Is this brick of substrate alright for a Selenotypus yellow enclosure?

alexbwkim

Arachnopeon
Joined
Feb 19, 2017
Messages
31

I think I recall some people using this but I'm not sure. Bought from Bunnings Warehouse Sydney Australia.
 

EulersK

Arachnonomicon
Staff member
Joined
Feb 22, 2013
Messages
3,290
Yep, it's pretty commonly used. Yours looks like it's made specifically for plants, so just make sure there is no fertilizer in it. There should be an ingredient list somewhere.
 

James Oswald

Arachnopeon
Joined
Jun 16, 2017
Messages
9
I have been using this for 6 months now with no problems i recommend it and any tarantula would thrive in it
 

spotropaicsav

Arachnobaron
Joined
Apr 3, 2017
Messages
432
Thought this might be another "Lugarti Premium" substrate question ha! Seems your brand is reputable
 

Dave Jay

Arachnoknight
Joined
Feb 5, 2018
Messages
294
I've been using those blocks for years, with reptiles, frogs and inverts. There is no ingredient list as there is only one ingredient,coir peat. I believe that there may be similar bricks that have fertiliser added out there, but I've never come across them. They are mostly used as a component of various seed raising and potting mixes you make at home so fertiliser would make them useless for seed raising.
I avoid the larger blocks as they generally contain very coarse fibers, often in clumps.
After about 3 years of being moist they start to break down.
A 50/50 mix of coir peat and sand gives you a surprisingly sandy mixture, I've found 1 part sand to 6 parts coir peat results in a mix suitable for use where you want a very moist habit, add sand from there according to the preference of the species being kept, keeping track of how many parts sand you've added for future reference. Also you may find you've run out of mix and need to mix more to finish your enclosure , if you don't match the mix exactly you'll end up with a line where the sustrates colour changes and this makes it hard to judge moisture levels visually.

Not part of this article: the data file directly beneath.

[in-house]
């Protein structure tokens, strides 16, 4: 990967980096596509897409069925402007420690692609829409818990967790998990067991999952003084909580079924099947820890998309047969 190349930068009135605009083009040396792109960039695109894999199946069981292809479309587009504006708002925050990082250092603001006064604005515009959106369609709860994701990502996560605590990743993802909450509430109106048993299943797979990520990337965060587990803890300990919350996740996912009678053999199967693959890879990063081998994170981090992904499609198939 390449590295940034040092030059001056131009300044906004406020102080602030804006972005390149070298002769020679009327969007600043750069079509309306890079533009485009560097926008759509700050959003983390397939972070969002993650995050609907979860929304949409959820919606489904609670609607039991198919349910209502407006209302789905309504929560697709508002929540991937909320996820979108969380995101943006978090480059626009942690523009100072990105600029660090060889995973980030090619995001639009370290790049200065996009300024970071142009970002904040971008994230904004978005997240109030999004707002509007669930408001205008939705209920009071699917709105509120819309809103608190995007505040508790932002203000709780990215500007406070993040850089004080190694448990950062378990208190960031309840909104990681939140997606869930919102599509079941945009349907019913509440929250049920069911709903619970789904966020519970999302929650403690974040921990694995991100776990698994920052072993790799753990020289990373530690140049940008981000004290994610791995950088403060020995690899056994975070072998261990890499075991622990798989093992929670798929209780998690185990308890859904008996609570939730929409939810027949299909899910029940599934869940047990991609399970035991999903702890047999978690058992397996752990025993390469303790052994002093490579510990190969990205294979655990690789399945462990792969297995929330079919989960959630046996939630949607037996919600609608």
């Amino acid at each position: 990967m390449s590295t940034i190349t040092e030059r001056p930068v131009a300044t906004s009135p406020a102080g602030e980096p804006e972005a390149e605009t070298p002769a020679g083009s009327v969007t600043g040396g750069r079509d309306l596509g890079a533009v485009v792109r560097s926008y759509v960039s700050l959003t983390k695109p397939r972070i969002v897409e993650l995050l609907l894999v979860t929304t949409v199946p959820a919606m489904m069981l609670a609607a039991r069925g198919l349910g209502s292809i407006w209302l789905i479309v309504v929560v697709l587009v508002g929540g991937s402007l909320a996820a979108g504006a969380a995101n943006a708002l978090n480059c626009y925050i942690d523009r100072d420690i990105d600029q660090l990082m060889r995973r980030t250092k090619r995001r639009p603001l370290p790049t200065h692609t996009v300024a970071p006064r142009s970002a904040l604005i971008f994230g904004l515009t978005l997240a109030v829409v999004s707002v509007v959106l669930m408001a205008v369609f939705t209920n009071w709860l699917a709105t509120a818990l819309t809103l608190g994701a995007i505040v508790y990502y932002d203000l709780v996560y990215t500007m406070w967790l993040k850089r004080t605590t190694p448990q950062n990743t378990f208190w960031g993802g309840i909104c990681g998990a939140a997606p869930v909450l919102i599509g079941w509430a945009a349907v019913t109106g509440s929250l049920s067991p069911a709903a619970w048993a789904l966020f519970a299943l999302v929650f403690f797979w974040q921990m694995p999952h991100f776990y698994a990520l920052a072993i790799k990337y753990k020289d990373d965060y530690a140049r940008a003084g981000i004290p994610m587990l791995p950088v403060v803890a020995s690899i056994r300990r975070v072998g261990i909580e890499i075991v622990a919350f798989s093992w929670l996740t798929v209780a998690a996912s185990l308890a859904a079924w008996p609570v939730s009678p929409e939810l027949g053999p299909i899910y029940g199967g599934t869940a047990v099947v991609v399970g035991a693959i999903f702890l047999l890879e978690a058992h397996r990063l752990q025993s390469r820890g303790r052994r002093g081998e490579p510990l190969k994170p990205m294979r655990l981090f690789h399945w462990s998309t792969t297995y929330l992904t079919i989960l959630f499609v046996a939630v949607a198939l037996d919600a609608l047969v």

Also be aware that while it will expand and become usable in a half hour or so of adding water it takes quite a while (overnight) to be evenly moist throughout, one problem with not waiting is that it may expand overnight and you find your decor is now too close to the top of the enclosure,for instance when I set up my first scorpion tanks I woke up to find lids popped open due to the wood now being half an inch or so higher than when I went to bed!
 

RezonantVoid

Hollow Knight
Arachnosupporter +
Joined
Jan 7, 2018
Messages
887

I think I recall some people using this but I'm not sure. Bought from Bunnings Warehouse Sydney Australia.
I had a few of the same bricks. No matter how moist, dry, loose or compact i've tried, my Selenotypus and Phlogius both hate the stuff. I ended up getting a massive bag full of finer textured Coco peat (I'll get the brand name of it soon) and they all love it. That said, anything other than spiders I've used the bricks with seem to love them. (scorpions, centipedes, geckos etc)
 

cold blood

Moderator
Staff member
Joined
Jan 19, 2014
Messages
11,875
Any of the acceptable substrates can be used for any tarantula...substrate is more of a personal preference for the keeper.
 

Dave Jay

Arachnoknight
Joined
Feb 5, 2018
Messages
294
I had a few of the same bricks. No matter how moist, dry, loose or compact i've tried, my Selenotypus and Phlogius both hate the stuff. I ended up getting a massive bag full of finer textured Coco peat (I'll get the brand name of it soon) and they all love it. That said, anything other than spiders I've used the bricks with seem to love them. (scorpions, centipedes, geckos etc)